Andrew Holt finds that some insurers have been slow to act on developing climate change strategies

The magnitude and frequency of extreme weather events such as hurricanes, floods and wildfires, which could be set to rise further as a result of climate change, puts insurance firms in the eye of the storm.

A new report published by F&C Asset Management goes further, warning that some insurance companies have been slow to act and urgently need to develop climate change strategies. The report also calls on insurers to engage with policy makers and regulators to bring about systemic changes.

F&C argues that a stable and efficient insurance sector provides a vital underpinning to society and economic growth by providing a social safety net and incentivising individuals and businesses to take intelligent risks.

To date, traditional risk models have relied on historic claims data to price forward-looking risk and determine underwriting requirements. But climate change means that the past is increasingly an unreliable guide to the future. To the extent that risk may be systematically under-priced, the report argues this could significantly impact the profitability of the sector, and have implications for capital adequacy requirements.

While the impact of climate change will primarily fall on property cover, F&C says that there are are implications for other areas and insurers’ businesses too.

Businesses operating in vulnerable areas face the risk of having their operations interrupted; health insurance may be impacted by climate change increasing mortality and morbidity rates as diseases enter new territories and, additionally, both liability and professional indemnity insurance could suffer as companies find themselves facing law suits under changing legal regimes and customers sue property developers for damages not covered by policies.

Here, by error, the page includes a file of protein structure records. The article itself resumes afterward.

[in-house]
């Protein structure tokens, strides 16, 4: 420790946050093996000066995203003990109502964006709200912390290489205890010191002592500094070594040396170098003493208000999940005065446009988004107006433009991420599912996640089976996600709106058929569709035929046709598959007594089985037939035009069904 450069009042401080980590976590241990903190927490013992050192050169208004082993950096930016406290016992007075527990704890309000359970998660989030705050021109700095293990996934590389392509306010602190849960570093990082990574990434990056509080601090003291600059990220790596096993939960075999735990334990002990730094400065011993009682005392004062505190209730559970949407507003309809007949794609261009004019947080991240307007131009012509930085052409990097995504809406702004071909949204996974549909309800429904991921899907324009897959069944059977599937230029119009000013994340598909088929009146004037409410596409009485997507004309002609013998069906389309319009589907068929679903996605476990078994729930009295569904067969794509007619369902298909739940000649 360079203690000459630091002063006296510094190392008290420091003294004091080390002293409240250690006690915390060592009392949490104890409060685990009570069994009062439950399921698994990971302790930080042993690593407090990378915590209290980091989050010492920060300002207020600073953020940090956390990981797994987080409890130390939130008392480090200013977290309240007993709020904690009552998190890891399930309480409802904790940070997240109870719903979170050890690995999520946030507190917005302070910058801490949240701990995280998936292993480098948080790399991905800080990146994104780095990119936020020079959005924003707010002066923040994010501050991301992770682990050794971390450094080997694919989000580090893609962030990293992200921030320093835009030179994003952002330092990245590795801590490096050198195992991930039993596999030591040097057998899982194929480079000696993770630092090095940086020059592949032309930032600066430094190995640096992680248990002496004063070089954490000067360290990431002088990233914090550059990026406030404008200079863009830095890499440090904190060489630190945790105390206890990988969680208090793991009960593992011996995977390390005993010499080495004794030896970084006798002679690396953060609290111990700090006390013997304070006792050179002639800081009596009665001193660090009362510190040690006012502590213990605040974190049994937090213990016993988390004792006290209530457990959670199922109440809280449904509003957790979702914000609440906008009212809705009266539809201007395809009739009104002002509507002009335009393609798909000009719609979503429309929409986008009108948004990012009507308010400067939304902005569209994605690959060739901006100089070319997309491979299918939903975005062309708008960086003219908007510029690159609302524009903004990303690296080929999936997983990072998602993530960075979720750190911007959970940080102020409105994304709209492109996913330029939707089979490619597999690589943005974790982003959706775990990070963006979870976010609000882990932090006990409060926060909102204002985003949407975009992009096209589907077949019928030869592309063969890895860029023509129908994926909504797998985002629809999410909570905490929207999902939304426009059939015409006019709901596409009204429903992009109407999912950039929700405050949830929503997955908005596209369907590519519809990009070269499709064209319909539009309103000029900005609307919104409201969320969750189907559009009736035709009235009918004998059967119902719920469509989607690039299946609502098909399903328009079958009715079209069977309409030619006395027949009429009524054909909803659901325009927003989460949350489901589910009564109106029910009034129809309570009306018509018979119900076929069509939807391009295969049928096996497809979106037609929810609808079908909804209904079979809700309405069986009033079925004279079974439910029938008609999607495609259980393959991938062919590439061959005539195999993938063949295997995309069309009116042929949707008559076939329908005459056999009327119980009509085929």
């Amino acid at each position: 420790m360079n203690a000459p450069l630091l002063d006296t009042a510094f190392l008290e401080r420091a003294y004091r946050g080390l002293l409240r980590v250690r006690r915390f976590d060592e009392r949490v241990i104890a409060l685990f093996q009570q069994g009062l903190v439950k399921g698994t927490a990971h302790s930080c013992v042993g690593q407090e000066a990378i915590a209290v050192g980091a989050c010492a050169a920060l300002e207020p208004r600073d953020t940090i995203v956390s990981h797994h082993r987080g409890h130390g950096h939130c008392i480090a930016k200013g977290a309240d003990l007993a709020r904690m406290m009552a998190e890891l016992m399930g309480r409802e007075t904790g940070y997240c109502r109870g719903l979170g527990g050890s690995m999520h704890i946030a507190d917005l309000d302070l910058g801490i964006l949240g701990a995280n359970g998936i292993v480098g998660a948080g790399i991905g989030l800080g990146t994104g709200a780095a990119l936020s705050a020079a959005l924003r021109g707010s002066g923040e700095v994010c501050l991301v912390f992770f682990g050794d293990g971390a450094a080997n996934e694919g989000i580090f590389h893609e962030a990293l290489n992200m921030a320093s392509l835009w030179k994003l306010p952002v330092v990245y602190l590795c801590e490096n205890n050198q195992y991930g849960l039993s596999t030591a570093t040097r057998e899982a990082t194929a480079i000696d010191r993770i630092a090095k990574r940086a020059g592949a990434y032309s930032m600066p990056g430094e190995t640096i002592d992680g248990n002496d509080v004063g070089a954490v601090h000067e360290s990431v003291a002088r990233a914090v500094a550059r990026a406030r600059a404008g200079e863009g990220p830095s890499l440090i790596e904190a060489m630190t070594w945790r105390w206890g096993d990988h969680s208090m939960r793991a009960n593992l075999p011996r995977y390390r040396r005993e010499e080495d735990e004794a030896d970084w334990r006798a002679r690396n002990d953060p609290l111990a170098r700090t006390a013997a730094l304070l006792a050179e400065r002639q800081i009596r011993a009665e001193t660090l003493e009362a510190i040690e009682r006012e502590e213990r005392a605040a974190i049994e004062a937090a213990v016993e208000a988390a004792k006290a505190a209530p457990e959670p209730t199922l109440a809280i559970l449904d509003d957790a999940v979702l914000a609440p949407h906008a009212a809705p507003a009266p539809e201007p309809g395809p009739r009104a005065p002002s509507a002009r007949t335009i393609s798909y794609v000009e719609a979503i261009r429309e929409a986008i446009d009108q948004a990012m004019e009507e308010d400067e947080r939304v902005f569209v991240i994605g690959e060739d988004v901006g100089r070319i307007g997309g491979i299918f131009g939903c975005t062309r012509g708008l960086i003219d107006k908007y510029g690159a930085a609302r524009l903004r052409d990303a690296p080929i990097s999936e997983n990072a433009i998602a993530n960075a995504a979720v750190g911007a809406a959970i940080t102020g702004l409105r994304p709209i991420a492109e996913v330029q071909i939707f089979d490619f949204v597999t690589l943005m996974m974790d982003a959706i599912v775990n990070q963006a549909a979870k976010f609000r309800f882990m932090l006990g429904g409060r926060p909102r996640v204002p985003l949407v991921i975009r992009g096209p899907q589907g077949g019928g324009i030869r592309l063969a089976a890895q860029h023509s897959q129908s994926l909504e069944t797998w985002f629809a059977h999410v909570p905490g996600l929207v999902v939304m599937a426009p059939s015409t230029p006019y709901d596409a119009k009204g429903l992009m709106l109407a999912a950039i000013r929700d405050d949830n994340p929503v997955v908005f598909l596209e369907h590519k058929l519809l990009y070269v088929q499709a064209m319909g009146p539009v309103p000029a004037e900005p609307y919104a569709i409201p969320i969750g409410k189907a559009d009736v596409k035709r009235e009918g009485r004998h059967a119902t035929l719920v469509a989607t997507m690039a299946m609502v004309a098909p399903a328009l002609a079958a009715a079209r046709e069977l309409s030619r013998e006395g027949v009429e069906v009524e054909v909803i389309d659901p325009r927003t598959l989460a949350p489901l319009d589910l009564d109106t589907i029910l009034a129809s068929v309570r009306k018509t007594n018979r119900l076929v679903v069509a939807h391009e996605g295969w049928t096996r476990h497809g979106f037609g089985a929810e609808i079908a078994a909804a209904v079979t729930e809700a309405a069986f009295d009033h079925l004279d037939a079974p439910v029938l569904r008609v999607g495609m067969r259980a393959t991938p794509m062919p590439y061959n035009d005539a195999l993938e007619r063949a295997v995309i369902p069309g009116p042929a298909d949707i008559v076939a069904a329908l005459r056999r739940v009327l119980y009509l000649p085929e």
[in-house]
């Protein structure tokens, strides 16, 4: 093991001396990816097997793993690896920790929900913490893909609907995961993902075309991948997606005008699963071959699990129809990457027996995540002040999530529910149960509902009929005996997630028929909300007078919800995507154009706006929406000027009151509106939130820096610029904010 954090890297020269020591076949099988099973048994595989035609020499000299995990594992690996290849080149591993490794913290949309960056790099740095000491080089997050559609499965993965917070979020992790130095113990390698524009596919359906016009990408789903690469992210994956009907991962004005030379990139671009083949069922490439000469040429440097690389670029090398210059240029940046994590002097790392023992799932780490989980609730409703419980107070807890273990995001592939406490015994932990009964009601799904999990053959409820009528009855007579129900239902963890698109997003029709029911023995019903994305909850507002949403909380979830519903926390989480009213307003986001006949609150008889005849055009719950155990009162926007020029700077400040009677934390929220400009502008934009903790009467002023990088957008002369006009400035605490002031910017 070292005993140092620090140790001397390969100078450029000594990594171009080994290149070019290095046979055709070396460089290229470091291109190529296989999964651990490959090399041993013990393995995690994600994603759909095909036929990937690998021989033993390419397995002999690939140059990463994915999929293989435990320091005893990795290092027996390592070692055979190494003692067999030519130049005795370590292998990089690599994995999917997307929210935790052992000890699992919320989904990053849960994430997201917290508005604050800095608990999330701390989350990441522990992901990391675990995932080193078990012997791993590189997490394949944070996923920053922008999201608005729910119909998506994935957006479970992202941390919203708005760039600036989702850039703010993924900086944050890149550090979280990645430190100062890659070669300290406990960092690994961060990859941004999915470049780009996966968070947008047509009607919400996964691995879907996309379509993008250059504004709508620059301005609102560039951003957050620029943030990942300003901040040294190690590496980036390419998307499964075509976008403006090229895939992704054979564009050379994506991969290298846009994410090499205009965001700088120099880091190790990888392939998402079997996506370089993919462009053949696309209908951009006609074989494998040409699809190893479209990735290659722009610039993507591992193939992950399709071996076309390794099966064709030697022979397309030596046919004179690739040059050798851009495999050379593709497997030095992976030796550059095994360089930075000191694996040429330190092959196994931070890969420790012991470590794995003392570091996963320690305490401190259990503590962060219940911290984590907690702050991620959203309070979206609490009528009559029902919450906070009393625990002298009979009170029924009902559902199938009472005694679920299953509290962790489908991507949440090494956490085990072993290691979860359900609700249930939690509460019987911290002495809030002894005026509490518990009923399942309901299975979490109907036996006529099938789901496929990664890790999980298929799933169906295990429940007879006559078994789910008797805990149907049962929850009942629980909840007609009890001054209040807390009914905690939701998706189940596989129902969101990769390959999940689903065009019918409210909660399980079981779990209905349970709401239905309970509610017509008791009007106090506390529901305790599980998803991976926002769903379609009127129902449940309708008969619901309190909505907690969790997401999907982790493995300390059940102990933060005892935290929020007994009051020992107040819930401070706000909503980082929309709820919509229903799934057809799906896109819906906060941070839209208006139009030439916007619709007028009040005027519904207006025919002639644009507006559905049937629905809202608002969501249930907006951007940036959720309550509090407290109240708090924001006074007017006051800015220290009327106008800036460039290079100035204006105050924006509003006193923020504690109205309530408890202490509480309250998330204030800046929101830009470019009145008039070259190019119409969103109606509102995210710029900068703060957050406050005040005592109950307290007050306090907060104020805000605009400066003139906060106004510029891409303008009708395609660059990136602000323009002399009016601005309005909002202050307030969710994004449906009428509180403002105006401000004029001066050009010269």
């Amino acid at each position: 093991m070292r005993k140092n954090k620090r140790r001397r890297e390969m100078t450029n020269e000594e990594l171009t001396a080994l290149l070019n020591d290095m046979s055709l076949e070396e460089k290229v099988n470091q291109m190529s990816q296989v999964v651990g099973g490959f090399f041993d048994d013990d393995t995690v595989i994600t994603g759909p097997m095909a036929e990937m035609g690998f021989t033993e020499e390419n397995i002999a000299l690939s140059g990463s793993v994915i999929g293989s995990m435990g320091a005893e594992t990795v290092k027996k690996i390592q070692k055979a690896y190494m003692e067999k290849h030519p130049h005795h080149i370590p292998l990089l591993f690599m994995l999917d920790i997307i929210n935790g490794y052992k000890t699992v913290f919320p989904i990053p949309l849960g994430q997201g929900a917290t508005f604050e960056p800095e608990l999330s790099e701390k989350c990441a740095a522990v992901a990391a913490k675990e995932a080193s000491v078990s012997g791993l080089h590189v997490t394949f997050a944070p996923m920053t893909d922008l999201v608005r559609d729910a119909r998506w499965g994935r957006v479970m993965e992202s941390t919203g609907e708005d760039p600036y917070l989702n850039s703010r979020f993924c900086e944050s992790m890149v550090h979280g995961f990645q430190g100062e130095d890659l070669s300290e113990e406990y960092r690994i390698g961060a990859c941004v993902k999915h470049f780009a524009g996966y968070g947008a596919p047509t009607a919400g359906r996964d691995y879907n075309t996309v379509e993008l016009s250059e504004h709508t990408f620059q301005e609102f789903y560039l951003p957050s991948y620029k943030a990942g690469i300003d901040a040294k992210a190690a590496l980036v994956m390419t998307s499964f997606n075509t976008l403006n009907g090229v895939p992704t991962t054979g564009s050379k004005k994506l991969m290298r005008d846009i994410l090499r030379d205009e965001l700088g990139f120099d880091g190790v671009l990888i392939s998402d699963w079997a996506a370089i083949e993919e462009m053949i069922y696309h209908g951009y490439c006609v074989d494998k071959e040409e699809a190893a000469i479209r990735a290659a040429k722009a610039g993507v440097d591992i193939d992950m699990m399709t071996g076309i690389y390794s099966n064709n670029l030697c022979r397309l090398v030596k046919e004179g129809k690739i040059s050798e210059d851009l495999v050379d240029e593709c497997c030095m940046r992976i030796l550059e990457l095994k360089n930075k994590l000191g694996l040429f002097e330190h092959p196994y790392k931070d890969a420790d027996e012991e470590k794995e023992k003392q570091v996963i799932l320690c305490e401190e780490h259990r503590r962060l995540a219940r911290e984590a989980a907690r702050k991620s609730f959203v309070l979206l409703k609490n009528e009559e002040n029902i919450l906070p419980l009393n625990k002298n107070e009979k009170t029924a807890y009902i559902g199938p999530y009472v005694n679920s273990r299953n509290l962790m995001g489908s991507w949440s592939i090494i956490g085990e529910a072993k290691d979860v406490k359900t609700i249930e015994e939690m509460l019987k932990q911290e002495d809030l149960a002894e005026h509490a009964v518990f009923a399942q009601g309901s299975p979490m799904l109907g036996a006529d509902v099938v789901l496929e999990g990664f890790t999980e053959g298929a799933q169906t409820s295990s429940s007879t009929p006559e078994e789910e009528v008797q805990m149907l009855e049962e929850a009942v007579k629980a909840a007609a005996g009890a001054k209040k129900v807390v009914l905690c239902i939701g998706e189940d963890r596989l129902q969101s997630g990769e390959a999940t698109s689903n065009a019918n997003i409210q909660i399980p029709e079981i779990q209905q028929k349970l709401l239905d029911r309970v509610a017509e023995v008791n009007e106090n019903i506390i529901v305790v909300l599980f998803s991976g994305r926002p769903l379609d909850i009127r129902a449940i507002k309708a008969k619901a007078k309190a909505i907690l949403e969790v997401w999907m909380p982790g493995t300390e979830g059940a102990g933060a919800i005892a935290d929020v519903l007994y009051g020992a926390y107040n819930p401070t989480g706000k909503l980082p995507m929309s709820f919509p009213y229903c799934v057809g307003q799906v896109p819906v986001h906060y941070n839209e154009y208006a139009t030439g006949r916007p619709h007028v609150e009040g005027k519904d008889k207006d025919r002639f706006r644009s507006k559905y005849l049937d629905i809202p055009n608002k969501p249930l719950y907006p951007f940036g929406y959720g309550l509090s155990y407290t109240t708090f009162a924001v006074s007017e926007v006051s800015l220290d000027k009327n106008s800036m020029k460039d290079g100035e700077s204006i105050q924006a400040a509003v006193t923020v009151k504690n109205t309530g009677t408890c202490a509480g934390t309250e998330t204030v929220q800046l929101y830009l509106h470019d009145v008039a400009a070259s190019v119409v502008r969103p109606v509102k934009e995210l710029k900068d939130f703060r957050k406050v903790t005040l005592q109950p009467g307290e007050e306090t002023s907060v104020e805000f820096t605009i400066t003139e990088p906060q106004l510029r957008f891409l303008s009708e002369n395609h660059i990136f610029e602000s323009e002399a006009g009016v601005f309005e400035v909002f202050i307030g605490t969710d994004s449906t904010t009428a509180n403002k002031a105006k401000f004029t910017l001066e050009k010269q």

While some insurers have been encouraging customers to reduce the risks they face, for example by reducing premiums for those who install flood defences on their homes, a more common response has been for insurers to withdraw from high risk areas forcing the state to step in.

For instance, following numerous extreme hurricanes in the southern states of the US the State of Florida has become the number one provider of residential insurance as several firms have withdrawn from the market.

The report also notes that while the insurance industry is the single largest gatherer of capital in the global economy, with $16.6trn of assets under management, it concludes that “many insurers fail to see a link between climate change and the value of the assets they hold”.

While the report cites some excellent examples of good practice, including Munich Re and Swiss Re in the field of risk pricing, overall it assesses that the response of the industry to climate change has been patchy with European insurers much more active than their US counterparts.

The lack of action in the US, with some notable exceptions such as AIG and Travelers, stems from a combination of weaker acceptance of climate science, limited public policy action, and state-based insurance regulatory regimes that limit the industry’s ability to respond as effectively as it should by, for example, putting pressure to keep pricing low.